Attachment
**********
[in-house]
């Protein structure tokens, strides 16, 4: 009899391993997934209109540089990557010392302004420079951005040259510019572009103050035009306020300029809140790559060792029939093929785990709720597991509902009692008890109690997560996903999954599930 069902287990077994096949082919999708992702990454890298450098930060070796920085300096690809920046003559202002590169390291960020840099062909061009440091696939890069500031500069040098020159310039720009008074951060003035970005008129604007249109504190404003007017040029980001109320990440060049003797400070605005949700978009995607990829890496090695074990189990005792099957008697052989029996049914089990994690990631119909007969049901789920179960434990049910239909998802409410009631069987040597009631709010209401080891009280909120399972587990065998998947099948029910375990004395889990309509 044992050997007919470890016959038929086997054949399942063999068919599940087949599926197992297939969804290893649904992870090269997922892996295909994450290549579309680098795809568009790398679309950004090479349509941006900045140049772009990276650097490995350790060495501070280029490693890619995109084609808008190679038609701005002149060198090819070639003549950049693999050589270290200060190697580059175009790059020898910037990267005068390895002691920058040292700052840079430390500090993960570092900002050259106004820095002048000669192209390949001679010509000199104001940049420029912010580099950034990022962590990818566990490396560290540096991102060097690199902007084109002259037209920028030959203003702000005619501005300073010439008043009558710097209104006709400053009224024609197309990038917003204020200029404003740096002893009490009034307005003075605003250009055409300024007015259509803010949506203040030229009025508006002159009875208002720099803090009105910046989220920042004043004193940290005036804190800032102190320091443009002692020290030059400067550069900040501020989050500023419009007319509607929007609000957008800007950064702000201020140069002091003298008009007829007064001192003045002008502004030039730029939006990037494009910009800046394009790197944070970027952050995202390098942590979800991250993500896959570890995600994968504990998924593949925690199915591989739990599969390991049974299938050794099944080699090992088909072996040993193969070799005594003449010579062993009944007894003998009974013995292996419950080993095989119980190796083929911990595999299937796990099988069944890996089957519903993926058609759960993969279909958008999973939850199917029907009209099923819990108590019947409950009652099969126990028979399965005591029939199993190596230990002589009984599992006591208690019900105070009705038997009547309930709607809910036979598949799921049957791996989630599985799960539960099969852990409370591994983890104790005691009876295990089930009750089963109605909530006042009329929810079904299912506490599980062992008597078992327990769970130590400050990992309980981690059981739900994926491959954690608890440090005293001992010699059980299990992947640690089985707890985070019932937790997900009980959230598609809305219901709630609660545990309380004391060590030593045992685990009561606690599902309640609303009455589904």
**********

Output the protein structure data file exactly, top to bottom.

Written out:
[in-house]
């Protein structure tokens, strides 16, 4: 009899391993997934209109540089990557010392302004420079951005040259510019572009103050035009306020300029809140790559060792029939093929785990709720597991509902009692008890109690997560996903999954599930 069902287990077994096949082919999708992702990454890298450098930060070796920085300096690809920046003559202002590169390291960020840099062909061009440091696939890069500031500069040098020159310039720009008074951060003035970005008129604007249109504190404003007017040029980001109320990440060049003797400070605005949700978009995607990829890496090695074990189990005792099957008697052989029996049914089990994690990631119909007969049901789920179960434990049910239909998802409410009631069987040597009631709010209401080891009280909120399972587990065998998947099948029910375990004395889990309509 044992050997007919470890016959038929086997054949399942063999068919599940087949599926197992297939969804290893649904992870090269997922892996295909994450290549579309680098795809568009790398679309950004090479349509941006900045140049772009990276650097490995350790060495501070280029490693890619995109084609808008190679038609701005002149060198090819070639003549950049693999050589270290200060190697580059175009790059020898910037990267005068390895002691920058040292700052840079430390500090993960570092900002050259106004820095002048000669192209390949001679010509000199104001940049420029912010580099950034990022962590990818566990490396560290540096991102060097690199902007084109002259037209920028030959203003702000005619501005300073010439008043009558710097209104006709400053009224024609197309990038917003204020200029404003740096002893009490009034307005003075605003250009055409300024007015259509803010949506203040030229009025508006002159009875208002720099803090009105910046989220920042004043004193940290005036804190800032102190320091443009002692020290030059400067550069900040501020989050500023419009007319509607929007609000957008800007950064702000201020140069002091003298008009007829007064001192003045002008502004030039730029939006990037494009910009800046394009790197944070970027952050995202390098942590979800991250993500896959570890995600994968504990998924593949925690199915591989739990599969390991049974299938050794099944080699090992088909072996040993193969070799005594003449010579062993009944007894003998009974013995292996419950080993095989119980190796083929911990595999299937796990099988069944890996089957519903993926058609759960993969279909958008999973939850199917029907009209099923819990108590019947409950009652099969126990028979399965005591029939199993190596230990002589009984599992006591208690019900105070009705038997009547309930709607809910036979598949799921049957791996989630599985799960539960099969852990409370591994983890104790005691009876295990089930009750089963109605909530006042009329929810079904299912506490599980062992008597078992327990769970130590400050990992309980981690059981739900994926491959954690608890440090005293001992010699059980299990992947640690089985707890985070019932937790997900009980959230598609809305219901709630609660545990309380004391060590030593045992685990009561606690599902309640609303009455589904």